You don’t greet your new boss dressed like an underage rent boy. But when Jack Horwood—ace hacker and ex-MI6 operative—opens the door to Gareth Flynn, he’s too busy to worry over details like that. And anyway, his potential new boss is his former commanding officer – the same guy Jack has had a crush on since he was seventeen. So he should understand, right?
When he applied for the job in Nancarrow Mining’s corporate security division, Jack had hoped for peaceful days repelling cyber attacks. Maybe a bit of corporate espionage on the side. His plans didn’t include rescuing abused children, hunting pimps, or dealing with his overly protective and hot-as-hell boss, Gareth Flynn.
Walking away is not an option. Jack never takes the easy way out. More than that, meeting Gareth raises old ghosts that Jack needs to put to rest. Rescuing kids. Taking risks. Saving the day. Jack can do all that—but deciding what to do about his attraction to Gareth isn’t the sort of cloak-and-dagger game Jack plays well. Yet Gareth, strong and smart and always on hand when needed, might be Jack’s salvation.
Excerpt: (as found at Dreamspinner website)
MIDMORNING TRAFFIC on the Strand was steady. Jack Horwood drifted with the flow of pedestrians—mostly tourists and visitors to the capital with the odd office worker out on an errand—past the Savoy Hotel and on toward Simpson’s-in-the-Strand. The buzz and bustle reminded him of the morning after his viva exam when he and Tom had decided to treat themselves to a proper breakfast after a night out celebrating. And how that simple decision had turned into the grandest, biggest, and most magnificent breakfast the two had ever seen. Or eaten.
The Ten Deadly Sins? Was that what they called it?
He stopped outside the restaurant’s ornate entrance and snuck a peek at the menu. Yes, he’d remembered that right: everything you ever thought of eating for breakfast and then some. And they were still serving it.
Maybe, if this job interview worked out, he’d do it again. Heaven knew he needed it. He’d shed a lot of weight in the last nine months—his usual reaction to stress—and his suit sat a little too loosely on his waist. Though trying Simpson’s again without Tom might be only half the fun.
The last he’d heard, Tom Walken was off somewhere arid and rocky in the company of a hammer, preferring the life of a freelance mineral prospector to drawing a regular salary on the staff of a big mining company. Meeting for lunch at Simpson’s might be tricky, but just the memories made Jack wonder if his friend would consider working for the company Jack was planning to make his next home.
Compared to the elegance of Somerset House, the Victorian red brick and white trim edifice that housed Nancarrow Mining looked ostentatious, but Jack knew that the inside of the building had a very different feel. A bit like his redheaded friend, who resembled a model pretending to be a hoodlum but had his very own brand of loyalty and integrity, and somehow Jack thought that Tom would approve of Jack’s plans.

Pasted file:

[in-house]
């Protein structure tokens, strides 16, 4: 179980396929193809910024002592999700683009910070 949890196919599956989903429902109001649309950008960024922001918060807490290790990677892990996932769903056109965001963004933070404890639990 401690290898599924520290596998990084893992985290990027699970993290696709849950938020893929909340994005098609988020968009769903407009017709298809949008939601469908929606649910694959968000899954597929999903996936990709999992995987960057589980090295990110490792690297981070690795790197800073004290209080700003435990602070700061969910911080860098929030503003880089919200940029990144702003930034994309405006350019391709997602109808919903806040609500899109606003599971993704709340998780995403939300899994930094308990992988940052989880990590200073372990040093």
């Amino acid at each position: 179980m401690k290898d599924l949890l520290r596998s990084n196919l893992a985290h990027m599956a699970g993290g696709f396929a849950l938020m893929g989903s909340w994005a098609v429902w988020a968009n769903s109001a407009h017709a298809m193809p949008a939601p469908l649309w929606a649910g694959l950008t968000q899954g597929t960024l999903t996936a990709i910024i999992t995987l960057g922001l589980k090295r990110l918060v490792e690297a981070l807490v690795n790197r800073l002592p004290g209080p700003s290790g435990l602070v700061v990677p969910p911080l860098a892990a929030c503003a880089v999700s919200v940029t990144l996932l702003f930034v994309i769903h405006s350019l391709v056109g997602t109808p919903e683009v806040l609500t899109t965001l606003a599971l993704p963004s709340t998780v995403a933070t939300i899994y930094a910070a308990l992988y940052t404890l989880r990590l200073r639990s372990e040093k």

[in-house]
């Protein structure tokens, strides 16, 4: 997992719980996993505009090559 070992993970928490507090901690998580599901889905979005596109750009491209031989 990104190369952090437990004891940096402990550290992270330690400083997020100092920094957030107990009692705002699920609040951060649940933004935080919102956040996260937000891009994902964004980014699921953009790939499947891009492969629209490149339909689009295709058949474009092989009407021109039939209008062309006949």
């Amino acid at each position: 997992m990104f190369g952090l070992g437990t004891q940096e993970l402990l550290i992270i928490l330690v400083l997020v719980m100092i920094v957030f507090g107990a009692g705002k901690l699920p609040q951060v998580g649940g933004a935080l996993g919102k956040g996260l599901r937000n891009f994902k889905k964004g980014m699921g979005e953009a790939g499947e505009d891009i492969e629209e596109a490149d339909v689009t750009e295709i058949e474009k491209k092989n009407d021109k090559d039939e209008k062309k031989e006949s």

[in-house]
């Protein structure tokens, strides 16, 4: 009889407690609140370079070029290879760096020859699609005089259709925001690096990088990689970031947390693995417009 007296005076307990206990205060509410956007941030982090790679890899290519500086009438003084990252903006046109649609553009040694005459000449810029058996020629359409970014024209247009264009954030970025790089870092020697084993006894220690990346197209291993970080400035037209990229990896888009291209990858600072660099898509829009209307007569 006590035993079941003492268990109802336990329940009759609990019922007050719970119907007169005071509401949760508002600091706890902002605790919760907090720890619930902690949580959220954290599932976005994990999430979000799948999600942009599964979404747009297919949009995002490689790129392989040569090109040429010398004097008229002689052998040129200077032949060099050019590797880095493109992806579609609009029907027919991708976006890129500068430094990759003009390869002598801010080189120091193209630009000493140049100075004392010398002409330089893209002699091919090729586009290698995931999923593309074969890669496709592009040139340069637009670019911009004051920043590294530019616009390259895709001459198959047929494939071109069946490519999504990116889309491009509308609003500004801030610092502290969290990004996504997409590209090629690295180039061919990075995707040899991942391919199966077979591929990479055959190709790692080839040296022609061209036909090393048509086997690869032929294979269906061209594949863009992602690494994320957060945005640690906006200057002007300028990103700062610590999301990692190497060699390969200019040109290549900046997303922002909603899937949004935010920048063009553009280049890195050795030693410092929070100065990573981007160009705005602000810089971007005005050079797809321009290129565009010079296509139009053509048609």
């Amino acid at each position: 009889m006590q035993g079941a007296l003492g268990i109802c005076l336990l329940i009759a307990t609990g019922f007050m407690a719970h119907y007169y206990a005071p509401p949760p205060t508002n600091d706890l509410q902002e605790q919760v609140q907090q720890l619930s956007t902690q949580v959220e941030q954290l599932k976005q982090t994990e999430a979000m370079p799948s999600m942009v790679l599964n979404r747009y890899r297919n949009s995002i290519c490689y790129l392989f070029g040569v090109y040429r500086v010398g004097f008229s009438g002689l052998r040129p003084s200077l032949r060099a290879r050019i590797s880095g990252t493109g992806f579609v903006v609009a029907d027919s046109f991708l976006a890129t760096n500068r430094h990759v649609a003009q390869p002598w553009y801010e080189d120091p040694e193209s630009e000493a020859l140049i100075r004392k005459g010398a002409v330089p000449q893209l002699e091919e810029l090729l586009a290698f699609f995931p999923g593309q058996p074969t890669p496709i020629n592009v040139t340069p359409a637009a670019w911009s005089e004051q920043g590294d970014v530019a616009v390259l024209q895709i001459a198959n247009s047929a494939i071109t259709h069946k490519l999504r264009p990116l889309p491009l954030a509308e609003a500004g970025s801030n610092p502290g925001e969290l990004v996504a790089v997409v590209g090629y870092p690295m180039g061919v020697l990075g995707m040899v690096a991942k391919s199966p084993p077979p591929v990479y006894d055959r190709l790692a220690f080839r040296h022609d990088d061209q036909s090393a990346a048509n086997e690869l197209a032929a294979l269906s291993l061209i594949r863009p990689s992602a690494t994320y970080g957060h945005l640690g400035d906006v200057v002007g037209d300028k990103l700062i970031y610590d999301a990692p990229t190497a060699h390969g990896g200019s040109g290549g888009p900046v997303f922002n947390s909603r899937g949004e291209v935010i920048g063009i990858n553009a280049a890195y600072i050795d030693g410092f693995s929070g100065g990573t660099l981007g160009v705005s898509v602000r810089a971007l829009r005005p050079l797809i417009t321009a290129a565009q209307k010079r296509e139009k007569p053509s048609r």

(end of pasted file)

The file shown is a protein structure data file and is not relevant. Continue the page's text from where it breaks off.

Jack Horwood had never had a job, before or after university, that did not involve the government in some capacity. He’d freelanced on projects for the secret service since he’d turned fourteen, so joining MI6 after leaving the army and gaining his doctorate had been a logical next step on his career path. It had taken the last couple of years, and especially his last case, to make him realize that it wasn’t the life he wanted. He wasn’t content to be written off as collateral damage. He didn’t aspire to be a pawn in someone’s power game. Nor did he want to be seen as a liability.
So, he quit.
And now here he was, looking for another job to fill his days. Something to pay the bills, if someone was asking. Another crusade to fight, if he was honest.
Jack slid out of the stream of pedestrian traffic and stopped in front of a store display. He had a few minutes to kill before his interview. He was also desperate for more caffeine, but that particular craving would have to wait until later. He wasn’t on duty, hadn’t been on duty for four months, yet he automatically scanned the crowd for conflict points, the traffic for threats, the surrounding buildings for cover and hideouts. When he checked his reflection in the glass before him, though, only his professional facade was visible: a light gray suit, the jacket fitted to his wide shoulders and slim hips, and a shirt the exact same eucalyptus leaf shade as his eyes accented by a deep green tie. His face was schooled into a calm mask that showed none of his thoughts, and the tattoo on his left temple was almost hidden by his mop of dark spikes.
Pretending interest in the store’s merchandise, Jack ran a fingertip over the tattoo, an idiocy committed under the influence during his year of postgrad study. Though the choice to leave the army had been his and his only, he had struggled with guilt and heartache, had felt lost and adrift and alone. For a time back there, he’d rarely ever been sober, but when he came home with that tattoo, Tom had finally flipped and kicked his ass into the next week. Jack had given back as good as he got, and they both ended the incident in the ER.
It seemed inconceivable that anyone so conspicuously marked would be good at undercover work, but Jack had a knack for it. Despite the tattoo, he could blend—better than most of his peers, who didn’t stand out to begin with. He never bothered pointing out that just having the tat was akin to wearing a sign saying this guy could never be a cop.